I do remember the first "grown-up" novel I read all the way through. It was The Door Into Summer by Robert A. Heinlein. It had a very personable cat in it, which was a plus โ€” I liked cats. (I would realize much later that Pete was a more fully-drawn character than the book's narrator, in fact.) It's pretty dated now (heck, it was dated when I first read it โ€” it begins in 1970, and I was pretty sure we wouldn't be getting cryogenic sleep and helper robots in just two or three years), and it's minor Heinlein. But it's a fun read, and the way the (spoilers, I guess) time travel plot worked out to every tiny detail with no paradoxes croggled my seven-or-eight-year-old brain.

I was hooked. I wanted more.

(I imagine Mama smiling about this, not at all wickedly. Well, maybe just a tad...)


My total immersion in the sea of SF and fantasy available to a kid growing up in the rural South in the '60s and '70s wasn't limited to the printed page, of course. There were the comics: Superman and Batman and Green Lantern and Wonder Woman and The Flash and The Spectre and Doom Patrol and House of Secrets and Justice League of America and too many more to mention. (If this list seems too DC Comics heavy, it's simply because that's all we had available, apart from the occasional Gold Key. There were no such things as comics shops or direct marketing; it was what was on the spin racks at the local drug store or supermarket, or nothing. I didn't know what a "Marvel" or a "Stan Lee" was until I was almost college age.)


On the plus side, funnybooks were still 12 cents a pop when I started reading, so my $1 allowance went a long way! And if I happened to be sick and couldn't make it to the store on Thursday, Mama would usually pick me up half a dozen or so before coming home from work. The pictured issue of Adventure is from one of those times, and I remember it fondly โ€” Superboy, Mon-El, Shadow Lass and Duo Damsel have to flee the sorcerer Mordru by travelling back in time to 20th Century Smallville. Written by a 16-year-old Jim Shooter!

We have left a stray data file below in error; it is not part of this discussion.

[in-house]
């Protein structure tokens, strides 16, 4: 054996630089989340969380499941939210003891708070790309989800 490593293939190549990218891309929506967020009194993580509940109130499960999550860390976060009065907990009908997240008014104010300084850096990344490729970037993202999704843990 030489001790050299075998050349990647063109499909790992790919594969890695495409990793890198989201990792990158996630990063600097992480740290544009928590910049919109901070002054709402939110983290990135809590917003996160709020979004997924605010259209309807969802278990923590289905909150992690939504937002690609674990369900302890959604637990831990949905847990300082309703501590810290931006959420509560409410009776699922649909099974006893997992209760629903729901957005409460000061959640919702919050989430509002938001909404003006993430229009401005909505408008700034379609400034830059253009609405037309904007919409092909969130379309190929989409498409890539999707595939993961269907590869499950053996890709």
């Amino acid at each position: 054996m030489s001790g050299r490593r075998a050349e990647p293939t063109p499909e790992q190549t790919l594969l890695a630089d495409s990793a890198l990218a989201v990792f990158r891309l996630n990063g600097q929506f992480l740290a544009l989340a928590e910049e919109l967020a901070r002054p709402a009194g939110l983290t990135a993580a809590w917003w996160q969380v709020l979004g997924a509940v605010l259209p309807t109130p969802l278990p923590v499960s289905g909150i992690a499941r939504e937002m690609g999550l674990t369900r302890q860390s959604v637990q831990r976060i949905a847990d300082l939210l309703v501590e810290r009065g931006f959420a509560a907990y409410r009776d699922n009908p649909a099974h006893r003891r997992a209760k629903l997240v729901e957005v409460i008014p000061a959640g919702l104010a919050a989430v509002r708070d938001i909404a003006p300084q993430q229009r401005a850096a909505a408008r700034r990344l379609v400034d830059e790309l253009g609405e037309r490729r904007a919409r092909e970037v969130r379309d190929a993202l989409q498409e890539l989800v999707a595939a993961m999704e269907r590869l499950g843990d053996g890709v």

And then there was TV. We had an old black-and-white Zenith (the channel knob fell off eventually, and we had to change stations with a pair of pliers) and no cable till the mid-70s, so we were limited to the local NBC, CBS, ABC and PBS affiliates. But we watched everything even remotely genre-related, including the crappy stuff.

There were syndicated reruns of The Twilight Zone and The Outer Limits, of course (and later, Night Gallery). There were the sometimes cool, sometimes schlocky Irwin Allen series like Voyage to the Bottom of the Sea and Land of the Giants and The Time Tunnel. There were The Addams Family and The Munsters. There were Secret Agent and The Prisoner (Mama and I suspected that Patrick McGoohan was supposed to be the same character in both series). There was Batman, which she hated (although she did like Eartha Kitt as Catwoman โ€” I preferred Julie Newmar). And there were the really silly genre comedies like It's About Time and Captain Nice and My Living Doll (Julie Newmar as a robot in a bikini, which was high-concept enough for me even as a pre-pubescent!). (Also My Favorite Martian, which doesn't count as silly because Ray Walston was cool.) And too many Saturday morning cartoons to list (I was a big fan of The Herculoids and Jonny Quest in particular).